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When James Alefantis and Carole Greenwood were deciding on a loose template for their new Upper Northwest pizzeria, Comet Ping Pong, they took a tour of the Northeast for inspiration. In their search for the quintessential American-style pie—“the pizza you grew up with,” as Alefantis calls it—the two sampled versions in cities such as New York, Boston, Baltimore, and Philadelphia. But the pizza of New Haven, Conn., edged out all others. The partners discovered, as had countless Yankees and Yalies before them, that the pizza of New Haven is just that good—particularly the pie at the legendary Frank Pepe Pizzeria Napoletana on Wooster Street.

“The closest thing [our pie is] based on is Frank Pepe’s,” says Alefantis, who was taken with the Connecticut joint’s crisp, cracker-bottomed crust and “burnt-toast flavor.” And unlike the simple crushed tomatoes that adorn New Yorknstyle pies, Pepe’s sauce is just that—a cooked sauce with garlic and plenty of oregano, he says.

Alefantis readily admits that Comet’s pies, created by Greenwood, aren’t exact replicas; for him, “the idea of replicating is not as interesting as taking an idea and doing something new with it,” he says. A fortuitous outlook, indeed: Since D.C. regulations prohibit building a coal-burning oven, which gives Pepe’s pies their blackened crusts, Comet uses a wood-burning oven that imparts a slightly softer flavor and texture.

“It’s us making it in Washington,” says Alefantis, “so I guess it has its own definition.” What he hopes Comet has captured is an American experience—one that people remember fondly from childhood—tweaked by the sensibilities of his partnership and of D.C.

What that means is not only a wood-burning oven but also sauce made of organic summer tomatoes from Pennsylvania’s Toigo Orchards instead of the imported Sclafani tomatoes that Pepe’s uses. Farmer Mark Toigo’s is among the faces in a large photo collage of purveyors and friends across from Comet’s bar; Pepe’s walls support yellowing photographs of beloved former employees and celebrity customers from its more than 80 years of existence.

Other Pepe’s-inspired touches at Comet get “world-class city” treatment: the distressed-wood translation of Pepe’s high-backed benches; tidier pies served on similar parchment-lined jelly-roll pans; and a display board that proclaims tomato pies made to order, just as those throughout Pepe’s do, except here the sign is poised against a dark-metal, industrial glamour.

And Comet’s single-serving pies, while good, are a mere stylish nod to New Haven’s, as well. On their own merits, a yeasty, salty crust; good-quality cheese; and sauce made from local summertime tomatoes ensure that your few toppinged bites will probably be good ones. A potato-and-butternut-squash pizza has good savor, though it’s skimpy on the butternut squash. Softly caramelized onions are the star, as they are on many of the specialty pies, but the few thin threads of squash are, well, squashed—a bit of a letdown for $14. Chunks of salty merguez on a sausage pizza play well with the herbed tomato sauce, bringing out its sweetness; the Smoky Pizza, with bacon, smoked mushrooms, and smoked mozzarella, is an unusual winner. Comet’s white clam pizza, an homage to one of Pepe’s bestsellers, is flavorful but decidedly precious. Meaning a rustic, $18 pie with those self-styled “melted” onions, a dab of mozzarella, and three clams. Pepe’s version—a heavenly assault of garlic, oregano, clams, and olive oil—is $11.70 ($13 with cheese) and nearly twice as large.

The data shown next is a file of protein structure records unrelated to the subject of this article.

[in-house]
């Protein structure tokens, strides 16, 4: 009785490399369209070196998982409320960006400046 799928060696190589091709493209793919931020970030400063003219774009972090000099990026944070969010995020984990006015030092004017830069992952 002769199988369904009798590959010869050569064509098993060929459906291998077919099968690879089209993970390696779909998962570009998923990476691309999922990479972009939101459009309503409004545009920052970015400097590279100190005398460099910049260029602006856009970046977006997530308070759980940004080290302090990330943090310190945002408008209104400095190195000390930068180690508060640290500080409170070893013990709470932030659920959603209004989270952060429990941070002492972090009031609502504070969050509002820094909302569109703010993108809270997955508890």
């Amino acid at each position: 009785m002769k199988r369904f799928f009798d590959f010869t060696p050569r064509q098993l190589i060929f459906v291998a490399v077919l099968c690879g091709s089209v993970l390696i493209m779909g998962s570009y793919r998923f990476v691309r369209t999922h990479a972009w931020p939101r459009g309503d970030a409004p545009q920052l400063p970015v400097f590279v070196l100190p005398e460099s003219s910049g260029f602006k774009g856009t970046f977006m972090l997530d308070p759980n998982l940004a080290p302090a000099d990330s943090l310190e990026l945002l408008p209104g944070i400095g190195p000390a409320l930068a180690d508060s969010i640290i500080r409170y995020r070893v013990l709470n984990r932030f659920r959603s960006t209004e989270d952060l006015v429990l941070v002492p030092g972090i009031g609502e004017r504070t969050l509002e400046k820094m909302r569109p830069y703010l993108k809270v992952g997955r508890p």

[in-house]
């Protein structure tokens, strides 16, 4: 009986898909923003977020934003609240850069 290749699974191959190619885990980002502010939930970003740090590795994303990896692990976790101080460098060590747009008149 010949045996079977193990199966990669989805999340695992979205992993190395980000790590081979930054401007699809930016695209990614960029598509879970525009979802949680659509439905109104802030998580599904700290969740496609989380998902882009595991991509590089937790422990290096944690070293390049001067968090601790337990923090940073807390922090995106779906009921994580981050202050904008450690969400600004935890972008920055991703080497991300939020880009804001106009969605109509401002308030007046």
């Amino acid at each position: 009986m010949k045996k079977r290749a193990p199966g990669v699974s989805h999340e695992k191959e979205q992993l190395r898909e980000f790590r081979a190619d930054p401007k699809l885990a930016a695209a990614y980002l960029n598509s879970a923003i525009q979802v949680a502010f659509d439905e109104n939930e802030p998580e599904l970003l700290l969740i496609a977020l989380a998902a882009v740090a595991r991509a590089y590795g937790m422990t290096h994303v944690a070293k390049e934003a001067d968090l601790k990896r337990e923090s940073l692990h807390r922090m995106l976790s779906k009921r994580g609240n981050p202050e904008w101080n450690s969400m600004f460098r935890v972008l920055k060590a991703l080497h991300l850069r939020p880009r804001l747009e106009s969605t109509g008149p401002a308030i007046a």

The main D.C.ification of the Pepe’s model might be in that $6.30—the feeling that you just paid a little too much for something a little too little.

At least the entertainment is a bargain: Comet’s other ode to Americana costs diners only 50 cents a ball. “The pingpong is fun, and it creates a really good design aesthetic,” says Alefantis, who co-owns another swanky salute to parks and rec, the nearby Buck’s Fishing & Camping, with Greenwood. “Really 1950s, ’40s American, and that’s where the restaurant is.” Pingpong-painted tables sit within walls chipped away to recall those of a crusty hall. Even the simple menus—a few pies and two salads—are fashioned like score cards, with bubbles for indicating selections.

But the table-tennis enthusiasm isn’t just a gimmick. The three pingpong tables in the back are consistently full, and they certainly seem to draw families with kids. They’re another component in Alefantis’ hope not only that Comet evokes the pizza the paying customers grew up with but also that “the kids that come to Comet, this will be the pizza that they remember,” he says.

It’s difficult to imagine that happening, though. According to Jennifer Kelly, one of Frank Pepe’s seven grandchildren who now run the parlor, the key reason people join unbelievably long outdoor lines to wait for their pie is that “it’s good food, and it’s cheap.” A family of four at Comet could easily approach $100 for a meal in which Dad, and possibly Mom, remain hungry and the kids sit confused by their boutique pies with the few bites of cheese in the middle. Forget about cold breakfast leftovers.

Comet Ping Pong, 5037 Connecticut Ave. NW. (202) 364-0404.

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